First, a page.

The ancient origins of Skellingthorpe are evidenced by outlines of medieval fishponds on the Manor Farm Field.
Henry Stone was Lord of the Manor who, without heir, bequeathed it in 1693 to Christ’s Hospital London. His Arms appear on the Stone Arms which in the late 1700’s was flooded to a depth of 6 feet. The Stone Arms is thought to have originated as a coffee house.
Christ’s Hospital acquired large areas of land during the time of the enclosure and their crest can be seen on the wall of St Lawrence’s School.
Stoney Yard is part of the early village where the blacksmith and undertaker resided. On the corner is the old Village Hall which was built in 1928 for the Women’s Institute but is now used by the village Scout Group.
The Plough is believed to have been the local beer house.
To the east of the village lies a decoy farm one of about 40 that existed in the Fens during the 18th century. Pipes were laid, down which wild duck were led by tame decoy ducks and driven into nets by terriers. Skellingthorpe duck is reputed to have been a delicacy. Consideration is given to this important historical site which is listed as the Duck Decoy ancient monument.
Traditional buildings include the 19th Century estate workers Stone Cottages whilst the Hall and Manor House represent more stately architectural styles. The Hall dates back to the 19th Century and the Georgian Manor House was built in 1811. (There was an earlier Manor House)
The School House was built in 1856 and the old school and the old vicarage were built the following year along with a series of cottages that were built during the following decade. The School House provided accommodation for the local headmaster until 1970 when it was converted into a private house.
St Lawrence’s Church was ravaged by fire in 1916 and was extensively rebuilt. The glazed fleche on the roof of the Church gives a clue to recent changes with the pillars of the nave having been removed to give an open floor area to enable multi-use.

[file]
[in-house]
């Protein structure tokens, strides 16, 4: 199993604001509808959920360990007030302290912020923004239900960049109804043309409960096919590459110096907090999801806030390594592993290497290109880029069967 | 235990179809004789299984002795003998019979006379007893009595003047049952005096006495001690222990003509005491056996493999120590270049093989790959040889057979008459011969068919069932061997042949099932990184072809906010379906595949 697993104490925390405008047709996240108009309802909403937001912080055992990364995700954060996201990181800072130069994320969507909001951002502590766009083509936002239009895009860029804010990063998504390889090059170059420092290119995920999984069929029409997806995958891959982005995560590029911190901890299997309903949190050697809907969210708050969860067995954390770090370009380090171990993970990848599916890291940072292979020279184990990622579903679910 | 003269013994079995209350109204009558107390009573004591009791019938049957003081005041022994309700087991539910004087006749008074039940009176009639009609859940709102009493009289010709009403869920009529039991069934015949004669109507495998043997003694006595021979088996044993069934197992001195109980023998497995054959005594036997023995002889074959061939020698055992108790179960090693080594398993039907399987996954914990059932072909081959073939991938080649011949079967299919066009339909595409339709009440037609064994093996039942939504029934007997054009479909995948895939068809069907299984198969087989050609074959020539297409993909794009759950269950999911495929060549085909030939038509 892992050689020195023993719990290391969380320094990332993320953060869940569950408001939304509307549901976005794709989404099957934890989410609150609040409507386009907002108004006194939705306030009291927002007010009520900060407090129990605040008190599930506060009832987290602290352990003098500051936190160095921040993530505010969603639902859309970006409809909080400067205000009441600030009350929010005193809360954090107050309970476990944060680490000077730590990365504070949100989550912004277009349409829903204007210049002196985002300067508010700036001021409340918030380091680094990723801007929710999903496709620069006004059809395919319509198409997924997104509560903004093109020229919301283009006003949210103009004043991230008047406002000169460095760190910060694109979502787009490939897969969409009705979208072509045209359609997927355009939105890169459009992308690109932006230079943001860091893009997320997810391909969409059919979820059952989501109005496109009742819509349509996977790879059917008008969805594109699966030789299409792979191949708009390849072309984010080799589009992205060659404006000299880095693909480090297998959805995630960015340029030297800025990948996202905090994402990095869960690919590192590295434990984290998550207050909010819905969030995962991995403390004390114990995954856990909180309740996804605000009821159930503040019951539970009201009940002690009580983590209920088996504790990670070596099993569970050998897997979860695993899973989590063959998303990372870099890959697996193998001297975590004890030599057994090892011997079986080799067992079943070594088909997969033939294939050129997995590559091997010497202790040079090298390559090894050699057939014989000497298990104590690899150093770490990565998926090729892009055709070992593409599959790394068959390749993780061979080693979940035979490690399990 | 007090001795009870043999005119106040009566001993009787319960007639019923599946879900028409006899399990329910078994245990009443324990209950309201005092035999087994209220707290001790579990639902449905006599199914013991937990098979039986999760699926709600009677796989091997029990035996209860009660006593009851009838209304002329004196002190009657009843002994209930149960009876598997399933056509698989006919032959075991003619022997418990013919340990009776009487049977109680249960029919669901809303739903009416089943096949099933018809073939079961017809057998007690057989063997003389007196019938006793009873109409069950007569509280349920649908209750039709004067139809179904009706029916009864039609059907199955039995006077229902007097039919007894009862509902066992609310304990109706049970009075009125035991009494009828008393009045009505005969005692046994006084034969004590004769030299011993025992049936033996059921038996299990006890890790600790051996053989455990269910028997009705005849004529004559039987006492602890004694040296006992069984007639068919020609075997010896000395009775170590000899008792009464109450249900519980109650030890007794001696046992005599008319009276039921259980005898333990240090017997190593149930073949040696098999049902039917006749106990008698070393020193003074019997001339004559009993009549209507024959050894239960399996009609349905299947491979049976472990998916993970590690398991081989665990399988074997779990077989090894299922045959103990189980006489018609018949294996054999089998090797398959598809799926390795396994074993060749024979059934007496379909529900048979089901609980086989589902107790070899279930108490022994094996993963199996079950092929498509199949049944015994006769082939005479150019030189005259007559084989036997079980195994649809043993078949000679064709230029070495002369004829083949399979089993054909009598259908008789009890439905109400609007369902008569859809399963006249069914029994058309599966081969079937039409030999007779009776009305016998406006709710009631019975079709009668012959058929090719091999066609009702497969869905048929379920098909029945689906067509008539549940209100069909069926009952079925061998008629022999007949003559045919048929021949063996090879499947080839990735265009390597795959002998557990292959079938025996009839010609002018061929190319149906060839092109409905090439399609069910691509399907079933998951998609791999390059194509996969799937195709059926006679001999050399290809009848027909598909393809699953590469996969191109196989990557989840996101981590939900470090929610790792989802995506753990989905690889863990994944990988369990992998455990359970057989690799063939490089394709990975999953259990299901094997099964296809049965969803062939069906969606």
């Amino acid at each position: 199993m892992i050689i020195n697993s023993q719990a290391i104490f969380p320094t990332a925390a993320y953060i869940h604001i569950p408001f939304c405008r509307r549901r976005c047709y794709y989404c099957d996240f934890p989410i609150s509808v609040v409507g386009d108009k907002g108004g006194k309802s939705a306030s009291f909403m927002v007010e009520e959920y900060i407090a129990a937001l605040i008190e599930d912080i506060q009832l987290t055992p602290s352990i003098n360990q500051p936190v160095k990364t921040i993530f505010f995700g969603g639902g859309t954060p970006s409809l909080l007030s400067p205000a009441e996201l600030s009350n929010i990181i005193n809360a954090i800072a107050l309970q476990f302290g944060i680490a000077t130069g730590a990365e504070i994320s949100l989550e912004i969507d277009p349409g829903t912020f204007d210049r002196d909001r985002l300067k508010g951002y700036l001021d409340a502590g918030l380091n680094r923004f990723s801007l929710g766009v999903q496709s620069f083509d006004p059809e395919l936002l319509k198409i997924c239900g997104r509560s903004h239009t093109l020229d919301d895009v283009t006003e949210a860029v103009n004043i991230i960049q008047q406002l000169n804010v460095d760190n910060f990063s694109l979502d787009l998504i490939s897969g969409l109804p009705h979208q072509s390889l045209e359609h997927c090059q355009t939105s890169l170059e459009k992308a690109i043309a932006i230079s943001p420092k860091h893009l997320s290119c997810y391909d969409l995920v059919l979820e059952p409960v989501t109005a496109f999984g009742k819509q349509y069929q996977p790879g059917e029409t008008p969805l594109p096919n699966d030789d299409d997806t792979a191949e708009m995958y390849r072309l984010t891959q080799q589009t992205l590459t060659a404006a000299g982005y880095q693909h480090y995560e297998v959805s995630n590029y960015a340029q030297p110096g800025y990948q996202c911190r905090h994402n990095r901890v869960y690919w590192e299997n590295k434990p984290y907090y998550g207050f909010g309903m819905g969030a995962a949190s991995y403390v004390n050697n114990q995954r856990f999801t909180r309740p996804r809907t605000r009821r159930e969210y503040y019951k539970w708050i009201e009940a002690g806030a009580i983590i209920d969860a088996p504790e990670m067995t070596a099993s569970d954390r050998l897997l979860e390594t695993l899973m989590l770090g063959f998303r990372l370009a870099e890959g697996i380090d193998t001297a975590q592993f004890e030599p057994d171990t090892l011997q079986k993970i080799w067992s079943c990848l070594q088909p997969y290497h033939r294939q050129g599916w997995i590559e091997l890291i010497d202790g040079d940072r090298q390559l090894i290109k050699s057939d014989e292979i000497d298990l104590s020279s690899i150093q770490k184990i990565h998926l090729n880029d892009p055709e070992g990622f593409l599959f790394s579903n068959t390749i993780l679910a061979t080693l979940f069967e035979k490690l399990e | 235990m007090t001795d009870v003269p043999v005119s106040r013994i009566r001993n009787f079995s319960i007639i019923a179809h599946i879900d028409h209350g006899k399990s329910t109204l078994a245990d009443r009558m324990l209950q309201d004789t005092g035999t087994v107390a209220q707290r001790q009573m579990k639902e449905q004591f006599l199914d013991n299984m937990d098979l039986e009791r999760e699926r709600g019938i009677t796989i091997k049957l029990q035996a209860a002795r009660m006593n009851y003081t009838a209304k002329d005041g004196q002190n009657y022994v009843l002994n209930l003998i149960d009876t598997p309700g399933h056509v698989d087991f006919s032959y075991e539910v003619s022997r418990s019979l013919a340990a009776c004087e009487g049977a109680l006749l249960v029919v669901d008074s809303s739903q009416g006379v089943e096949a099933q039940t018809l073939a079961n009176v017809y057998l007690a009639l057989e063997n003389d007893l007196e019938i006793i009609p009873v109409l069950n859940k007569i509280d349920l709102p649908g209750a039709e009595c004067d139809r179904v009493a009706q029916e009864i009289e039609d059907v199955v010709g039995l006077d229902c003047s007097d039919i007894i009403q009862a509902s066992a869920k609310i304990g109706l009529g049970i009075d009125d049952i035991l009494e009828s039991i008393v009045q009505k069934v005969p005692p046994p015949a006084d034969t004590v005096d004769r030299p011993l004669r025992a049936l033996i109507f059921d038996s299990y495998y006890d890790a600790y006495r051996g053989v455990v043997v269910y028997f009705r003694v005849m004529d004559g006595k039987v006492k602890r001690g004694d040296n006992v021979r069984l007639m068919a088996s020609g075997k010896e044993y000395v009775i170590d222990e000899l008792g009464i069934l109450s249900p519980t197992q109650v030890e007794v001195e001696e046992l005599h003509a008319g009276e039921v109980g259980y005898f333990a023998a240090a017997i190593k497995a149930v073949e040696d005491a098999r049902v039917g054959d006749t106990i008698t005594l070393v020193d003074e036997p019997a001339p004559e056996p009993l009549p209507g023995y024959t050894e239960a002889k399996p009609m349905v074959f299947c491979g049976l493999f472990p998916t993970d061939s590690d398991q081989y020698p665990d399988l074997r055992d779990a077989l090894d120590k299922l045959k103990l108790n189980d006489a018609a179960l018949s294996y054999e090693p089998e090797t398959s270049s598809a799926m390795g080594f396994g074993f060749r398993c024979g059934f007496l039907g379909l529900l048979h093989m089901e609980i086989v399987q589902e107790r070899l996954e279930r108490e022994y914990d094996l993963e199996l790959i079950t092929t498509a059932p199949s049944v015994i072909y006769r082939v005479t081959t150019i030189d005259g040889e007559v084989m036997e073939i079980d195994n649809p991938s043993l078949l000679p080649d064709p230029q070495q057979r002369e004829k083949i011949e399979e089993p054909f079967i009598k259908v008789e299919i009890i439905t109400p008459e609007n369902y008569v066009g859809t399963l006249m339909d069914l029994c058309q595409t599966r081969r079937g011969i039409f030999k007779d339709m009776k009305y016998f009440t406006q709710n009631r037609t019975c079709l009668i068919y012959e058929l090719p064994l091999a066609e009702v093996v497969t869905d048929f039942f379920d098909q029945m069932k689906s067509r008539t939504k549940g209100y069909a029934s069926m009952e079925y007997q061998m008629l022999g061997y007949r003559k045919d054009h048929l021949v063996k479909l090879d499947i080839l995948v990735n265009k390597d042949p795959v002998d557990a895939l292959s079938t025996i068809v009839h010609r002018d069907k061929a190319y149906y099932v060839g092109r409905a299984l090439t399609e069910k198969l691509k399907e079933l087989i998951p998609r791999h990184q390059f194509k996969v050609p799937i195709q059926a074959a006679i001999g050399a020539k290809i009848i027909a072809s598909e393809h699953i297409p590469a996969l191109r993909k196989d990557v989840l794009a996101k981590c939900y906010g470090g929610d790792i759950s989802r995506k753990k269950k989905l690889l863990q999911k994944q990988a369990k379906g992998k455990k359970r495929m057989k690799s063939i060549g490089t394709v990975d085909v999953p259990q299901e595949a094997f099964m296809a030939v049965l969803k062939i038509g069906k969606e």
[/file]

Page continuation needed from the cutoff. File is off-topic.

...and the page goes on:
Jessops Cottage in Green Lane may once have been a school and is thought to be the oldest cottage in the village.
The Battle of Britain Memorial Flight Lancaster represents the many squadrons located in the county during World War 2 and the history of the village is closely connected with the building of RAF Skellingthorpe in the Second World War which was home to the No’s. 50/61 Squadrons. There is still evidence of the former airfield with dispersal bays still in existence near Birchwood. The Heritage Centre at the Community Centre celebrates that connection and houses drawings, maps and display boards detailing Skellingthorpe Airfield history. An Annual Memorial Service is held in June to commemorate those who served at Skellingthorpe.
The 50/61 Squadron Visitors Book and Roll of Honour is kept in the Village Office and is available for viewing by appointment only.
The old railway line closed completely in February 1980 and has now become part of the Sustrans national cycle path network and is regularly used by commuters and leisure cyclists.
Passenger and goods traffic opened in Skellingthorpe in 1896 with the station closing in September 1955.
The Community Centre, Village Office and Youth Centre are built on the site of the original railway station along with the former weighbridge office which is now used as the Heritage Centre.